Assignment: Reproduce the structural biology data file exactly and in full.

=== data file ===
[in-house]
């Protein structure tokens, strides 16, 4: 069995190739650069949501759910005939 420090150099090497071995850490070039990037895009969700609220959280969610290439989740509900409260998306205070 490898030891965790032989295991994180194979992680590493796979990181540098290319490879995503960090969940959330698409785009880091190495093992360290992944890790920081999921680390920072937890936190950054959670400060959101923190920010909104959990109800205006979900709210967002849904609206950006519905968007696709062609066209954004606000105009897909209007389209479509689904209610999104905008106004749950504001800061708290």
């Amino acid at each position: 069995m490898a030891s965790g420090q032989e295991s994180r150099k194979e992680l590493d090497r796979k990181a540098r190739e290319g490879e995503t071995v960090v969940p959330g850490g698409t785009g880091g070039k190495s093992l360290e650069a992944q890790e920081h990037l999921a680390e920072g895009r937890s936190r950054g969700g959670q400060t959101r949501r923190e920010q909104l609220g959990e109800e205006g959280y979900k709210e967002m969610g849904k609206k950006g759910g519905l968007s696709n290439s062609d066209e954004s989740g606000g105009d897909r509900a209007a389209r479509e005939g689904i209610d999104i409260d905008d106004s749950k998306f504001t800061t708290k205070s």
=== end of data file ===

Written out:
[in-house]
């Protein structure tokens, strides 16, 4: 069995190739650069949501759910005939 420090150099090497071995850490070039990037895009969700609220959280969610290439989740509900409260998306205070 490898030891965790032989295991994180194979992680590493796979990181540098290319490879995503960090969940959330698409785009880091190495093992360290992944890790920081999921680390920072937890936190950054959670400060959101923190920010909104959990109800205006979900709210967002849904609206950006519905968007696709062609066209954004606000105009897909209007389209479509689904209610999104905008106004749950504001800061708290």
């Amino acid at each position: 069995m490898a030891s965790g420090q032989e295991s994180r150099k194979e992680l590493d090497r796979k990181a540098r190739e290319g490879e995503t071995v960090v969940p959330g850490g698409t785009g880091g070039k190495s093992l360290e650069a992944q890790e920081h990037l999921a680390e920072g895009r937890s936190r950054g969700g959670q400060t959101r949501r923190e920010q909104l609220g959990e109800e205006g959280y979900k709210e967002m969610g849904k609206k950006g759910g519905l968007s696709n290439s062609d066209e954004s989740g606000g105009d897909r509900a209007a389209r479509e005939g689904i209610d999104i409260d905008d106004s749950k998306f504001t800061t708290k205070s």